And then there is his speed, his lack of hesitation. No artist's hand is faster with paintbrush, pen or pencil, etching needle, hot-glue gun or electric knife. It is wonderful to watch him draw, fighting to keep pace with the characters and carnivals that swarm behind his eyes. There are 170 objects in his Philadelphia retrospective -- sculptures made of bronze, wood, Plexiglas and paper; paintings; drawings; prints; a new Egyptian theater with Greta Garbo selling tickets for Grooms' Technicolor movies ("Tappy Toes," "Fat Feet" and half a dozen more); a skyscraper; a dragon; a walk-through, swaying subway car with larger-than-life Hasidim, businessmen and drunks. Large as his show is, it might easily have been three or four times larger. This exhibit merely samples the work that he has done.

His third great gift, the strangest, is less easy to describe. It might be called his wizardry. Somewhere between mind and hand his images transmogrify. Time and time again one senses in his art something inexplicable, some sprinkling of magic dust. Each individual he draws or paints -- and he has conjured thousands -- comes into being whole, equipped with history and mission, as if torn from life. Other artists reproduce. Grooms always reinvents.

Not much good art is funny. Satire and humor, because dependent on surprise, tend to flourish only once, and once the laugh is over, to dissolve . Grooms' work is full of fun, of sight gags, jokes and puns -- the cat's paw on the heel of "The Minister of Transportation" (1974-1975), the upside-down elephant strolling Michigan Avenue in "The City of Chicago" (1967), the red dog who has dined too well in "Paul Bocuse's World" (1977) -- but something far from funny, something next to savage, writhes just beneath the surface of almost all his art.

Grooms says, "Humor is like boxing. You set 'em up. Then, whammo!"

There is something harrowing about the rawness of the passions that rush like wild torrents through Grooms' early paintings. An unbuttoned expressionism, much like that today in vogue, was apparent in Grooms' art by 1959. His cops and pedestrians often look like monsters. His city streets are garbage-strewn, their storefront windows cracked. Lost souls of all sorts wander through his art. His Jackson Pollock suffers, Lyndon Johnson is a killer, Mayor Daley bares white fangs. In "Exploding Room" (1983) one sees Maurice Bishop die.

Grooms is frequently extravagant. He finds "vulgarity sort of charming." He is occasionally bucolic. But even in his sweetest scenes -- "Maine Pastorale," a cowscape of 1964, or "Prancing Blonde on New Beach" (1971) or "Nashville Fireflies" (1976) -- one feels the lull before the storm. The old and overrouged blue-haired woman in the cutout "Dans le Metro" (1977) is enough to make one sob. So too is the sadness, even grief, one senses in Grooms' uncompromised self-portraits.

Most humor discounts misery, or at least makes a joke of it, but the punishing, the awful, has never been excised from Grooms' authority-opposing, rough, truth-telling art.

Judith E. Stein of the Pennsylvania Academy, the curator responsible, has arranged her show in chapters. It begins with "Early Work: 1956-1960," a set of active but never-quite-abstract expressionist paintings -- "L.E. Pant," "The Scholar," "The Kiss" and "Winter Man" -- that still feel tough and fresh as anything he's done. Then come "Circle of Family and Friends," "The City," "Art About Artists," "Art About Art," "Traditional Values: Commissioned Portraits, Landscape, Still Life, Historic Themes," "The Movies and the Wild West," "Film and Happening Props, Paper Movies and Poetry," "Global Politics," "France, Japan, Great Britain," "Fantasies," "Sports" and finally, "Self-Portraits." Grooms' art, here as elsewhere, tends to burst its bounds.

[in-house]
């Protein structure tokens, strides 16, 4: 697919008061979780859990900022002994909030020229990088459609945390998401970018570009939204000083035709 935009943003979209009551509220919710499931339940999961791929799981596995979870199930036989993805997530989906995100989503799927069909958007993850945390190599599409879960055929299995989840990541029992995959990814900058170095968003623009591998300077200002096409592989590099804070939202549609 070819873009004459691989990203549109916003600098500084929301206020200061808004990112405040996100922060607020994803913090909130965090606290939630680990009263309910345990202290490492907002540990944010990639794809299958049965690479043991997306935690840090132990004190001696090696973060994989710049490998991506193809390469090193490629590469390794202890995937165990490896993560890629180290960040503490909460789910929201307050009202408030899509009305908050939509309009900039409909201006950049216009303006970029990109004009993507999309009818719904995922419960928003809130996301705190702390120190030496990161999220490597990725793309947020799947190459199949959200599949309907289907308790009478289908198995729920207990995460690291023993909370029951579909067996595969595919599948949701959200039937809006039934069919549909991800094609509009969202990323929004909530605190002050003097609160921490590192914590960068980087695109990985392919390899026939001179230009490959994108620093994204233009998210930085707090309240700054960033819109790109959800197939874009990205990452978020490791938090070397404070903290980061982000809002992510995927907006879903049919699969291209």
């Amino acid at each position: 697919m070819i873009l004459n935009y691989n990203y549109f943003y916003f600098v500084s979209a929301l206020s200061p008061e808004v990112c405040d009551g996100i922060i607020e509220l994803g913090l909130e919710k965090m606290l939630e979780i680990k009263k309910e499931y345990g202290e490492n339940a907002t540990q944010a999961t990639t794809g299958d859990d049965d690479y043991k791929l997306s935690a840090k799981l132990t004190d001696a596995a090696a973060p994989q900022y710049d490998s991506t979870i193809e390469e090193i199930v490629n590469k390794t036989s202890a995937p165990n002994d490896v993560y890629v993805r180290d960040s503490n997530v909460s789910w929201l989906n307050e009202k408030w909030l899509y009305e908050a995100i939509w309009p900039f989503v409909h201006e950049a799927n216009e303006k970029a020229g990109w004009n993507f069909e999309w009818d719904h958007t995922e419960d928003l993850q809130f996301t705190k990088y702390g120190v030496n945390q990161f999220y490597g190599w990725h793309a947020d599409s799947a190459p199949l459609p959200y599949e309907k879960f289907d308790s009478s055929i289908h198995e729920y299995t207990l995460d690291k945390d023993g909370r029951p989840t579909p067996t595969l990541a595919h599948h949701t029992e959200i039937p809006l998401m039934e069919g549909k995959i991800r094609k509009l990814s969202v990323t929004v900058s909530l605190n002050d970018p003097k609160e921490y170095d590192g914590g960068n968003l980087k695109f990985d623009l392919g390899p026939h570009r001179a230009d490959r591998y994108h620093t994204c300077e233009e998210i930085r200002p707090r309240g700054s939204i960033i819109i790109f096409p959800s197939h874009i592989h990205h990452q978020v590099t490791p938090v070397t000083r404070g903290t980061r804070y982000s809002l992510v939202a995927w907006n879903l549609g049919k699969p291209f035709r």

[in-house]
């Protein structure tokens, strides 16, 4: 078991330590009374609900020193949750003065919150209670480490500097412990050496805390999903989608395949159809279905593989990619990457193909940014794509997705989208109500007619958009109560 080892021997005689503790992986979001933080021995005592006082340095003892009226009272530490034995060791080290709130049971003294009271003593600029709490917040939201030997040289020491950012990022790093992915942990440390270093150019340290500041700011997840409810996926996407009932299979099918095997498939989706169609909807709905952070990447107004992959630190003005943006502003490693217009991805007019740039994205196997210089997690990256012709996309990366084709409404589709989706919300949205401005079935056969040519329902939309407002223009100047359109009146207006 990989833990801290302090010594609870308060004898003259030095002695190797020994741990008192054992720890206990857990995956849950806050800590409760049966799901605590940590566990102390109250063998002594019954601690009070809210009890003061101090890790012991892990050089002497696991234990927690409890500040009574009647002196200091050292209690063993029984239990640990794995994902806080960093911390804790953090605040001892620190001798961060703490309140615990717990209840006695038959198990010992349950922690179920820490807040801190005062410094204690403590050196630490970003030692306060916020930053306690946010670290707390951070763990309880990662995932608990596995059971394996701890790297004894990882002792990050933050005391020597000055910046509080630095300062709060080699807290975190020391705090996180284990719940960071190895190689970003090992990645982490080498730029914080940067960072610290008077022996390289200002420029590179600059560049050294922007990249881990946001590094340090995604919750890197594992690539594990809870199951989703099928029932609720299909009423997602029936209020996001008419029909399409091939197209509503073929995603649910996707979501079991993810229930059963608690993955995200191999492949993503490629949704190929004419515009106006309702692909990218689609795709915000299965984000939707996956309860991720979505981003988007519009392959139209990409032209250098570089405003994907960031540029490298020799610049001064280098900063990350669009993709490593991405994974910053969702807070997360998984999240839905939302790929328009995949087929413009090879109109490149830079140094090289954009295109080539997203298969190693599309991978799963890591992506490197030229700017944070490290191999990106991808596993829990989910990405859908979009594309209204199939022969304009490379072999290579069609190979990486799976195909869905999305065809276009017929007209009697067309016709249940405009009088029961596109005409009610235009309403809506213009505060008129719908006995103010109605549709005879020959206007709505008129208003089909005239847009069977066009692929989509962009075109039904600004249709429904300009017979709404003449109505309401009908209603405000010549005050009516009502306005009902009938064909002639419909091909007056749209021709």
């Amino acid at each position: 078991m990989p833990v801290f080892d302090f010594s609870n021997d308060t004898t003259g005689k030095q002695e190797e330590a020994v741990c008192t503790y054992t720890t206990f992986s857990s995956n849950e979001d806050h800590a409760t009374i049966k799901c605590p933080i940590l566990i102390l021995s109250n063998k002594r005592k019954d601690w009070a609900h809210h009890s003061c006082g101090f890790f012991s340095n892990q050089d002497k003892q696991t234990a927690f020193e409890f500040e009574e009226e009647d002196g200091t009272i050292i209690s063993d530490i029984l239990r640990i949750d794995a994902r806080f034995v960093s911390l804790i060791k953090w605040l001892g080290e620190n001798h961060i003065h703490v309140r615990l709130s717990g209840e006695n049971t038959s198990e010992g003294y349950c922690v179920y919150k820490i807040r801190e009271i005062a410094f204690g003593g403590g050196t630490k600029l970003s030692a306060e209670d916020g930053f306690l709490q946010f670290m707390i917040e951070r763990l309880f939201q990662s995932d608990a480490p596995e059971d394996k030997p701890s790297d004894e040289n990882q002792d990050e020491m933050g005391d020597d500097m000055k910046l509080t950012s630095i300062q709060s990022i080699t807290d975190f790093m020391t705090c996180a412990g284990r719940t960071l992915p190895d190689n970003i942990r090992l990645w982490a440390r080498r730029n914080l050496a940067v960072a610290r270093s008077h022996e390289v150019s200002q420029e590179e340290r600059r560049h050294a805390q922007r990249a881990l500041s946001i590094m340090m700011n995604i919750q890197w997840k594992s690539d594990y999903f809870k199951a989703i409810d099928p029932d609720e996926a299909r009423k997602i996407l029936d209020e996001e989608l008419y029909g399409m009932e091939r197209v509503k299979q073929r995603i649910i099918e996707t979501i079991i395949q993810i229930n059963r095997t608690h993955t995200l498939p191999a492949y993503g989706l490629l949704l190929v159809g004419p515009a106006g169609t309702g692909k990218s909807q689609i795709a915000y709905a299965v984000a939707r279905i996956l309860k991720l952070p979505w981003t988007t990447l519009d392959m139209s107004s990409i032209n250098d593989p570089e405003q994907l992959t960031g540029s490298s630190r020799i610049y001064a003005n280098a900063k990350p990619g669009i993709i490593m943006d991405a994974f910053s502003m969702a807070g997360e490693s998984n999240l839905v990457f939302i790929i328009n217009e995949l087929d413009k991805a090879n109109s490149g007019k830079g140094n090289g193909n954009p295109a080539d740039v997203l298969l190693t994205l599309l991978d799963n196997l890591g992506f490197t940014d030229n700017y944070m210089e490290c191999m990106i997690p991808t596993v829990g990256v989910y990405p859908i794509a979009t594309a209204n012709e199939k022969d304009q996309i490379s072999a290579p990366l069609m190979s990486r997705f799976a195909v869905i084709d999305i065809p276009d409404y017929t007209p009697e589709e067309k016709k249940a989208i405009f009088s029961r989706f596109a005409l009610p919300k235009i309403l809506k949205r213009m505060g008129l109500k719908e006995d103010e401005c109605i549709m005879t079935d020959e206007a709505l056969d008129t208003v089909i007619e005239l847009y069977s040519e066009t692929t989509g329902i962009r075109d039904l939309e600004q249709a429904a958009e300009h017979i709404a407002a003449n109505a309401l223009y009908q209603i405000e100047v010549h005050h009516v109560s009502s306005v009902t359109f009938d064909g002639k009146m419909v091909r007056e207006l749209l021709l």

It is part painting and part theater, part drawing and part sculpture, part tragedy and part cartoon -- sometimes all at once.

There is so much to see, that one tends to take for granted his formal innovations. He early did "performance art"; in 1959 he helped invent the "happening." His work has always blended the moving and the static, the picture and the stage. And he has done perhaps as much as Rauschenberg or Stella to shove the realm of painting out into three dimensions. Grooms' sculpture springs from drawing. Almost all his 3-D pieces, whether made of wood or paper, are constructed out of planes. And, like Hockney, Grooms has helped return first-rate hand-drawn portraiture to the world of advanced art.

Grooms' painting has never been entirely abstract. But in the 1950s, when he became an artist, Action Painting was in fashion, and something of its vigor, its experimental fury, has long been crucial to his art. When he first went to Manhattan in 1956, he "got the feeling that the abstract artists of the 1950s had a terrific life style. The only equivalent now would be rock 'n' roll stars. Except the painters were so much more bizarre. To say, in those days, 'I'm an Action Painter' -- it must have been like getting shot out of a cannon every morning."

Certain grumps in the museum world have never quite forgiven Grooms his wildness, his humor. That may partially explain why his retrospective will not visit this city or Manhattan. It will travel to Denver, Los Angeles and Nashville after closing at the Pennsylvania Academy (downtown at Broad and Cherry streets) on Sept. 29.